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Mason Memories

The Other Road

Sitting in my office in Robinson A on George Mason's Fairfax Campus, I remember the day in 1983 when I decided to become a student here. As a nurse educator, I was at the point in my career where I needed to begin doctoral study. George Mason did not yet have a Ph.D. in Nursing program, but its Doctor of Arts in Education (now a Ph.D. in Education) program appealed to me.

After dropping off my application, I remember stopping in the campus bookstore. While browsing through materials there, I was shocked to learn that George Mason was not founded until 1957. My previous degrees were from the University of Michigan and the University of Wisconsin, each with more than one hundred years of rich history. Did I really want a doctoral degree from an upstart university less than 30 years old?

I applied to both George Mason and the University of Virginia and was accepted to both. I liked the innovative curriculum at George Mason, which was closer to my home in Winchester, and the faculty seemed excellent. But I was concerned about the Doctor of Arts in Education degree. Barry Beyer, who was then director of the program, explained that it was probably one of only two in the country. Would anyone want to hire me to teach with a degree from a program that no one had heard of from a mostly unknown university?

I vividly remember sitting in Beyer's office on the third floor of Robinson A and asking him that question. He was completely forthright with me. He said he didn't know how the Doctor of Arts program would be viewed by employers but believed it was excellent and that I would graduate with important skills that would make me marketable as an educator. He was convincing. I decided to leave the University of Virginia behind and take a chance on George Mason.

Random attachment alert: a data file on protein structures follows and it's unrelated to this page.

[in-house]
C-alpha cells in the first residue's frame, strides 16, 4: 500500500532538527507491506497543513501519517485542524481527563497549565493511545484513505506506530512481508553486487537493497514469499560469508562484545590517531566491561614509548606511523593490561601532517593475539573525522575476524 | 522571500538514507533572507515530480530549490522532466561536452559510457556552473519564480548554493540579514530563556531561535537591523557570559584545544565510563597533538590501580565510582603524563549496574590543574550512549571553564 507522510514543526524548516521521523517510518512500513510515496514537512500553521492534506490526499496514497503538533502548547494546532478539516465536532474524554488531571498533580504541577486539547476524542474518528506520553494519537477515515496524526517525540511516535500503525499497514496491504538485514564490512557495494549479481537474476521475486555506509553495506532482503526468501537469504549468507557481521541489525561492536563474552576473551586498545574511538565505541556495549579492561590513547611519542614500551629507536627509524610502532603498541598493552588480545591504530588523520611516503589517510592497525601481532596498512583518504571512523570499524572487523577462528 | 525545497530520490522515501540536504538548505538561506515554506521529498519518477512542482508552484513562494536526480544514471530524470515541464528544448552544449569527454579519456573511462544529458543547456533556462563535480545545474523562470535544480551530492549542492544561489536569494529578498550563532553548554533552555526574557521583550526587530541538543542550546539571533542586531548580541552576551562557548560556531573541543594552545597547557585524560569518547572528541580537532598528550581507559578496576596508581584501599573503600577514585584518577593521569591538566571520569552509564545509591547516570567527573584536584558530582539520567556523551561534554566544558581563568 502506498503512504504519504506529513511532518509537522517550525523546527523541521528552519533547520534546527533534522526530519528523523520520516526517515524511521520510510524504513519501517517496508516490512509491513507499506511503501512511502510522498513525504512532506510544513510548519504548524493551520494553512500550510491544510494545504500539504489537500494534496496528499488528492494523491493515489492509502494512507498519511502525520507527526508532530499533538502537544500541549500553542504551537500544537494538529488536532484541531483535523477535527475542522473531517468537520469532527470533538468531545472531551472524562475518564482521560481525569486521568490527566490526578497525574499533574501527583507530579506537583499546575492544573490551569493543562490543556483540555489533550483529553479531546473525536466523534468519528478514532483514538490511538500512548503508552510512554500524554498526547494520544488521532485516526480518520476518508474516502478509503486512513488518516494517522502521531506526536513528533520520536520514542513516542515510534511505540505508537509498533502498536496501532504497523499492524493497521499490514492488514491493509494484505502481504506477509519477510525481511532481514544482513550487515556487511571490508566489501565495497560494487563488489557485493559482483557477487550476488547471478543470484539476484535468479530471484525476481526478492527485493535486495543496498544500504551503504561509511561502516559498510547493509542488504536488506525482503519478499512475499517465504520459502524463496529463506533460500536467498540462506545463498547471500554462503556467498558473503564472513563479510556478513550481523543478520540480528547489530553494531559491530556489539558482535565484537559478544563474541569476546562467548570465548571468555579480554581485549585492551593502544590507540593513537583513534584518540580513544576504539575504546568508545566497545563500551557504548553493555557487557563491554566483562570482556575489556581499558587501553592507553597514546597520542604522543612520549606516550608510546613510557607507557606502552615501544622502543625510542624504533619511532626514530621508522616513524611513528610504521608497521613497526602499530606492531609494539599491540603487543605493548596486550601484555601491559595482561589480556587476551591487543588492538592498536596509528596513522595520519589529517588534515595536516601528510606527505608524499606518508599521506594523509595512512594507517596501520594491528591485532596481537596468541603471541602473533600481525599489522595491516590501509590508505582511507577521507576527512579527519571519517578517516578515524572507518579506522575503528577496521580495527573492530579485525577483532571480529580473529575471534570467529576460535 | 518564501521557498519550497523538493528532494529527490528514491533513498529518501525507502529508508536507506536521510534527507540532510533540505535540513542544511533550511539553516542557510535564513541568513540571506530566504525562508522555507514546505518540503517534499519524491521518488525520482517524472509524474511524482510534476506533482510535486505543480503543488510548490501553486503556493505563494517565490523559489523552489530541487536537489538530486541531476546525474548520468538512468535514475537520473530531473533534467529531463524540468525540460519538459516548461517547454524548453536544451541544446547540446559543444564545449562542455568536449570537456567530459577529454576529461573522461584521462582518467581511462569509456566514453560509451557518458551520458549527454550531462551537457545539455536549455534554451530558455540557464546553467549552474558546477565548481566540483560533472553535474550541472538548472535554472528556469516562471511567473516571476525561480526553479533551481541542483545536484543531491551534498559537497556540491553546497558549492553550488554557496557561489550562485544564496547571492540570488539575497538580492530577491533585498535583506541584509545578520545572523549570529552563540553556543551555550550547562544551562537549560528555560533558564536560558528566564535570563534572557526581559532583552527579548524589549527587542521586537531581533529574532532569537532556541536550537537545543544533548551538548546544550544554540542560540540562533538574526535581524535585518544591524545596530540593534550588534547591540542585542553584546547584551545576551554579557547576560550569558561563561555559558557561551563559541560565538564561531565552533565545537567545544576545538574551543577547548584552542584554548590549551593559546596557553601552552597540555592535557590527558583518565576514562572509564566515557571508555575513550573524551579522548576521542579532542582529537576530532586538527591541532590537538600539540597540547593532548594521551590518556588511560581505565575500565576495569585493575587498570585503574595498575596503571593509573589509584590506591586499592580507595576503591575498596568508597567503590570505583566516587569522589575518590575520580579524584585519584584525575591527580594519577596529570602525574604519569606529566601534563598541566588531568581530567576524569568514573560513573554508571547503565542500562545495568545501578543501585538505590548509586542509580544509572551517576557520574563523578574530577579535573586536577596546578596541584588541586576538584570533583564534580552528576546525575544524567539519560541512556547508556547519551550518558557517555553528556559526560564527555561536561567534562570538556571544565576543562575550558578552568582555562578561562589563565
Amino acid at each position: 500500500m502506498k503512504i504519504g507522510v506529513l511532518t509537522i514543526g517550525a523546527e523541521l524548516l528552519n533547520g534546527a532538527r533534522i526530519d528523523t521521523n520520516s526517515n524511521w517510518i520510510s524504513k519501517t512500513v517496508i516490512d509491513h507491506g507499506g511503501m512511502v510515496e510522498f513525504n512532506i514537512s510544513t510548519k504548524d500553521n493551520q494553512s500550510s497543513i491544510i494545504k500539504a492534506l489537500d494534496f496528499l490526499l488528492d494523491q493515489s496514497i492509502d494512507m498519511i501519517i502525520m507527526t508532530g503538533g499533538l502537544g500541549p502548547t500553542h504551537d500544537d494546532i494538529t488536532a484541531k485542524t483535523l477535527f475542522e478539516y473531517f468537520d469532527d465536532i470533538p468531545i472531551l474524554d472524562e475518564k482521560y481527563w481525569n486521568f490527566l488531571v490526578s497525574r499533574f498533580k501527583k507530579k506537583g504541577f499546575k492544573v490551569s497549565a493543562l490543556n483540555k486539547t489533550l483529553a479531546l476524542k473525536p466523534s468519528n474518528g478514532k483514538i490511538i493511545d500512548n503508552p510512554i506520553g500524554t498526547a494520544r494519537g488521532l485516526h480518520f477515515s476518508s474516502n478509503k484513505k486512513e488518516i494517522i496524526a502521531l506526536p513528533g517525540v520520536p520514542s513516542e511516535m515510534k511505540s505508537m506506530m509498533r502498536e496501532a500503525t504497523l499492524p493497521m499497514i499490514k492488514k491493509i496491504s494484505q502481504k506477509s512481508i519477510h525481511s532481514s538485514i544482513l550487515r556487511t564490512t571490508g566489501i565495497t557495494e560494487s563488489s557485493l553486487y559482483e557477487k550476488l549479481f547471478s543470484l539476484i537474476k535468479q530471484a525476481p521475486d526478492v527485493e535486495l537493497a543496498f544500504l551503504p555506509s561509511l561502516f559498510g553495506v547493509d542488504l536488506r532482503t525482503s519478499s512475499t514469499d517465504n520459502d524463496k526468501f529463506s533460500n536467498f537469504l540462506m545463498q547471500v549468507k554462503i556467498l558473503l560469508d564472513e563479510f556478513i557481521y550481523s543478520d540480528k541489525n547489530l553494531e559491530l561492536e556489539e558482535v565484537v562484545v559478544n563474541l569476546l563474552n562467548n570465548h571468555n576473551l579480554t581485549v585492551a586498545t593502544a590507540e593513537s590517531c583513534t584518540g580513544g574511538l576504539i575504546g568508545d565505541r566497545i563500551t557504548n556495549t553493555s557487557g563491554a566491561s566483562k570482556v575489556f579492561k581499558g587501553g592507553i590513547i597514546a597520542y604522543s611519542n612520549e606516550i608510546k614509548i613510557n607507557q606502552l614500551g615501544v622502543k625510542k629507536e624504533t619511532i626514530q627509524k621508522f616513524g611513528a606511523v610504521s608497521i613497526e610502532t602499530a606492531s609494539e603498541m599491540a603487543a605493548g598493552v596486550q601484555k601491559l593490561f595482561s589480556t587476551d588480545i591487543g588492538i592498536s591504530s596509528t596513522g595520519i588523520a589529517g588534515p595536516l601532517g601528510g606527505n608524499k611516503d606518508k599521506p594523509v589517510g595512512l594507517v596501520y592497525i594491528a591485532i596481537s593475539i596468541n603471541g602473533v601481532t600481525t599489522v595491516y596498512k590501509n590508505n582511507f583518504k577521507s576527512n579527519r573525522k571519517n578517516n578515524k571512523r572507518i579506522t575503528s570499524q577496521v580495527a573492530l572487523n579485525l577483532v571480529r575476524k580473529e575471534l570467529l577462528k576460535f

It was the right road. I thoroughly enjoyed my doctoral classes. Beyer, Evelyn Jacob, Wayne Thomas, Mary Silva, Chris Thaiss, Don Gallehr, and a host of other exceptionally talented faculty opened up an exciting world of learning for me. I remember returning home to Winchester (a 140-mile roundtrip commute) at 11:30 p.m., after teaching all day and two evening classes, still energized from the intellectual and social stimulation of my classes at Mason. But in 1987, when I was ready to graduate, I still wondered whether anyone would hire me.

I was hired. I am now the coordinator of the Ph.D. in Nursing program at George Mason and inhabit the same office on the third floor of Robinson A that Beyer had when he interviewed me. Now, students come to me with their questions, and I try to answer them as well as Beyer and so many others at George Mason answered mine. I look out my office window over the campus and feel the special energy that, to me, characterizes Mason.

And now, when I go to national and international conferences, I no longer hear, "George Mason? Where's that?" Instead, I hear, "Oh, you're from George Mason!" For me the road to George Mason has made all the difference.

Jeanne Sorrell earned her Doctor of Arts in Education degree in 1987 and is now an associate professor and coordinator of the Ph.D. in Nursing program in the College of Nursing and Health Science at George Mason University.

Do you fondly remember certain places within the George Mason community that exemplified the "college experience?" Did you befriend a mentor/professor at George Mason who influenced your life? If so, tell us about it! Send your submission to Alumni Affairs, MS 3B3, George Mason University, 4400 University Drive, Fairfax, Virginia 22030-4444. Please keep submissions to a maximum of 500 words.

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